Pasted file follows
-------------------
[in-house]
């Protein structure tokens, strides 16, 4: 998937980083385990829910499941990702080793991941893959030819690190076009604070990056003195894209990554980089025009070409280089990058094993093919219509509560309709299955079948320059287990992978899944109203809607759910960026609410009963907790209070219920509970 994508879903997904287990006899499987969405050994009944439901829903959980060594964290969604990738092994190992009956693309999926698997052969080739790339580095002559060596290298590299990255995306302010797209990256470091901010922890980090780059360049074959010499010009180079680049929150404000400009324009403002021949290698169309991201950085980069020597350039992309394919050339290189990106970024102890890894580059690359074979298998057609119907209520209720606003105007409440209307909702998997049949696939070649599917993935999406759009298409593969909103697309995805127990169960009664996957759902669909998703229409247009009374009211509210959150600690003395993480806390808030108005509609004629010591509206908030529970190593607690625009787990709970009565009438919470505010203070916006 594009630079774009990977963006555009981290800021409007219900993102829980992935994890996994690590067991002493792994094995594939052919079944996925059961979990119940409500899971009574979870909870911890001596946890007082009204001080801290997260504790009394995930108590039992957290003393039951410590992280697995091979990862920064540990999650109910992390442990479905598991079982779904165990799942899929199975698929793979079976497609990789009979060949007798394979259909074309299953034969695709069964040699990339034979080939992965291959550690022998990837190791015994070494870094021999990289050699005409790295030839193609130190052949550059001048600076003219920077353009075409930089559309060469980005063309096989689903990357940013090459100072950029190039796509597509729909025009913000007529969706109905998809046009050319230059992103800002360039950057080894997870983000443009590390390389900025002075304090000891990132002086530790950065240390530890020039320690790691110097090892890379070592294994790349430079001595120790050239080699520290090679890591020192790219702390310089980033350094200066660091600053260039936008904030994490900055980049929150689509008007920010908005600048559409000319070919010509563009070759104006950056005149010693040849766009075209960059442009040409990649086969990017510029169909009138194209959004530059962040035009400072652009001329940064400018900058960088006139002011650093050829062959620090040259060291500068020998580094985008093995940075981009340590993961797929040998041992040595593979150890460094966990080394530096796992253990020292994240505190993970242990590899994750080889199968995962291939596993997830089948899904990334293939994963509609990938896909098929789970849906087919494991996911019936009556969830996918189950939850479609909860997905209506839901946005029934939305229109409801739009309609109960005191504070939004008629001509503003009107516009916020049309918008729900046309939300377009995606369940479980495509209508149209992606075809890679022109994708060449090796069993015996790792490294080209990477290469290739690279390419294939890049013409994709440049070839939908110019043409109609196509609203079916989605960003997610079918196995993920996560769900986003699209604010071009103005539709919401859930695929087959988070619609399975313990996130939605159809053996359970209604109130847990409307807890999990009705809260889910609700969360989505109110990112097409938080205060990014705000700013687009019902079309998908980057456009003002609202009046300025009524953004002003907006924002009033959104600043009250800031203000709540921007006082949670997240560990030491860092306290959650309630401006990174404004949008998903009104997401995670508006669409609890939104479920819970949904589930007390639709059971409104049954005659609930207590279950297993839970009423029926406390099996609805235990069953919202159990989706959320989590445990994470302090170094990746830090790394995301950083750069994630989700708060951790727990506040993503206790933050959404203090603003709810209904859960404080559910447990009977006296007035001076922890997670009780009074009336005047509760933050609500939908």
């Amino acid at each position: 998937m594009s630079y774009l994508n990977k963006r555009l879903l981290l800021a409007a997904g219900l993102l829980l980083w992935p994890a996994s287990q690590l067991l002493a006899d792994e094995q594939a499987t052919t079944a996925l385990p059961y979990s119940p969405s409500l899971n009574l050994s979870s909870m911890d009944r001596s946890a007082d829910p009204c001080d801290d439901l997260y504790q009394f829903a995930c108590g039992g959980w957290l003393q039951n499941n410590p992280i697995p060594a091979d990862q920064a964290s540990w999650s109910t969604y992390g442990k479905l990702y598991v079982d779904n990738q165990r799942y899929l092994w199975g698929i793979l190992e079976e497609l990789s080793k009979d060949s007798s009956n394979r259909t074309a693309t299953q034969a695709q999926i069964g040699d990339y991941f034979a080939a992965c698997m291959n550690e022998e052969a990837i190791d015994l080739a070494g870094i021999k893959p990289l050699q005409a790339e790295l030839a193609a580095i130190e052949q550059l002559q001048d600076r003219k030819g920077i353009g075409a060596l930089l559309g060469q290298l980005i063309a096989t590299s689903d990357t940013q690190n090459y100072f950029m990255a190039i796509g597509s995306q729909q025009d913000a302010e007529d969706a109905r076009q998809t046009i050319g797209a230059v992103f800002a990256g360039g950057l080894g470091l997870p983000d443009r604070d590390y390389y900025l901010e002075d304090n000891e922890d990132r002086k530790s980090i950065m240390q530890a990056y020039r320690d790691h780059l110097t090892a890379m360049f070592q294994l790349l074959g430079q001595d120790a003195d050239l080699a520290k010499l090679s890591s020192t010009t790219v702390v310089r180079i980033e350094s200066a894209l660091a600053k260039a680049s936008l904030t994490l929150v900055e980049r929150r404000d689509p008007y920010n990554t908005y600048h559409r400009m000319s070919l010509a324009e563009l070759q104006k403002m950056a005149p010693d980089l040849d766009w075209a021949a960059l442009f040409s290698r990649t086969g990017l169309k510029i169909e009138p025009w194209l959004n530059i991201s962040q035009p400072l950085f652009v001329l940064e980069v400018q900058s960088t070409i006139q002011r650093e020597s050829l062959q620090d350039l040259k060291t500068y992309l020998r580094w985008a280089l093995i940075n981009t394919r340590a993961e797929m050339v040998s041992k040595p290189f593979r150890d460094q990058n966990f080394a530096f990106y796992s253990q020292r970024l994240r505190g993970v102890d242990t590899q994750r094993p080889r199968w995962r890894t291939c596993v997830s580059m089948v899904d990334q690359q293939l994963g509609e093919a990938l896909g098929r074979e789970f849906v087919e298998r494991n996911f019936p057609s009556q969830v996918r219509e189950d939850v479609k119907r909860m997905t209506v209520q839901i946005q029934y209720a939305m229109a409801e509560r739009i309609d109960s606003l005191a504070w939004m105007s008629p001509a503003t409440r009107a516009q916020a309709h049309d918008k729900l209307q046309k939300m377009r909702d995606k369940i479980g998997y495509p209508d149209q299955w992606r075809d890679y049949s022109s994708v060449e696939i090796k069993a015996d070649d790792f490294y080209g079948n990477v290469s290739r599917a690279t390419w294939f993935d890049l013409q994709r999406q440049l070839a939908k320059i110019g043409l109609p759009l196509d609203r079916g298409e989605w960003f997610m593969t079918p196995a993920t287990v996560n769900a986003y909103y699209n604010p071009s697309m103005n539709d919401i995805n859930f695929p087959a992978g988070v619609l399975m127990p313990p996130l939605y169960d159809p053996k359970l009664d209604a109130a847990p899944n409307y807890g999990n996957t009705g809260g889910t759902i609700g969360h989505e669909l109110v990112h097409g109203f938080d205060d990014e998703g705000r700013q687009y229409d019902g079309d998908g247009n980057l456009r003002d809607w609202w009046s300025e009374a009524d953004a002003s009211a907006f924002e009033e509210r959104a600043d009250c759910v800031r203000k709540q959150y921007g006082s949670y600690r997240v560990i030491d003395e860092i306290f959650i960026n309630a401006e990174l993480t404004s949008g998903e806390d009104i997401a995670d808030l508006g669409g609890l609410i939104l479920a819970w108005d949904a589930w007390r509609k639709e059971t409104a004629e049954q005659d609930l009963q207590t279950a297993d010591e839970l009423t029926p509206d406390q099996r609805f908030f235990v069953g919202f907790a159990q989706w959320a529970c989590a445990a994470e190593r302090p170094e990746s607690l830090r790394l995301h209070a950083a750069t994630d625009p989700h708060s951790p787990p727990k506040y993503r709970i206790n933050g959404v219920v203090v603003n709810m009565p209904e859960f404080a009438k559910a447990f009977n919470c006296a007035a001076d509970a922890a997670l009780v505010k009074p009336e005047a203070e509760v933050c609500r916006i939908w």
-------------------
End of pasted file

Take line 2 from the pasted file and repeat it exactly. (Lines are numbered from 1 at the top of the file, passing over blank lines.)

């Protein structure tokens, strides 16, 4: 998937980083385990829910499941990702080793991941893959030819690190076009604070990056003195894209990554980089025009070409280089990058094993093919219509509560309709299955079948320059287990992978899944109203809607759910960026609410009963907790209070219920509970 994508879903997904287990006899499987969405050994009944439901829903959980060594964290969604990738092994190992009956693309999926698997052969080739790339580095002559060596290298590299990255995306302010797209990256470091901010922890980090780059360049074959010499010009180079680049929150404000400009324009403002021949290698169309991201950085980069020597350039992309394919050339290189990106970024102890890894580059690359074979298998057609119907209520209720606003105007409440209307909702998997049949696939070649599917993935999406759009298409593969909103697309995805127990169960009664996957759902669909998703229409247009009374009211509210959150600690003395993480806390808030108005509609004629010591509206908030529970190593607690625009787990709970009565009438919470505010203070916006 594009630079774009990977963006555009981290800021409007219900993102829980992935994890996994690590067991002493792994094995594939052919079944996925059961979990119940409500899971009574979870909870911890001596946890007082009204001080801290997260504790009394995930108590039992957290003393039951410590992280697995091979990862920064540990999650109910992390442990479905598991079982779904165990799942899929199975698929793979079976497609990789009979060949007798394979259909074309299953034969695709069964040699990339034979080939992965291959550690022998990837190791015994070494870094021999990289050699005409790295030839193609130190052949550059001048600076003219920077353009075409930089559309060469980005063309096989689903990357940013090459100072950029190039796509597509729909025009913000007529969706109905998809046009050319230059992103800002360039950057080894997870983000443009590390390389900025002075304090000891990132002086530790950065240390530890020039320690790691110097090892890379070592294994790349430079001595120790050239080699520290090679890591020192790219702390310089980033350094200066660091600053260039936008904030994490900055980049929150689509008007920010908005600048559409000319070919010509563009070759104006950056005149010693040849766009075209960059442009040409990649086969990017510029169909009138194209959004530059962040035009400072652009001329940064400018900058960088006139002011650093050829062959620090040259060291500068020998580094985008093995940075981009340590993961797929040998041992040595593979150890460094966990080394530096796992253990020292994240505190993970242990590899994750080889199968995962291939596993997830089948899904990334293939994963509609990938896909098929789970849906087919494991996911019936009556969830996918189950939850479609909860997905209506839901946005029934939305229109409801739009309609109960005191504070939004008629001509503003009107516009916020049309918008729900046309939300377009995606369940479980495509209508149209992606075809890679022109994708060449090796069993015996790792490294080209990477290469290739690279390419294939890049013409994709440049070839939908110019043409109609196509609203079916989605960003997610079918196995993920996560769900986003699209604010071009103005539709919401859930695929087959988070619609399975313990996130939605159809053996359970209604109130847990409307807890999990009705809260889910609700969360989505109110990112097409938080205060990014705000700013687009019902079309998908980057456009003002609202009046300025009524953004002003907006924002009033959104600043009250800031203000709540921007006082949670997240560990030491860092306290959650309630401006990174404004949008998903009104997401995670508006669409609890939104479920819970949904589930007390639709059971409104049954005659609930207590279950297993839970009423029926406390099996609805235990069953919202159990989706959320989590445990994470302090170094990746830090790394995301950083750069994630989700708060951790727990506040993503206790933050959404203090603003709810209904859960404080559910447990009977006296007035001076922890997670009780009074009336005047509760933050609500939908």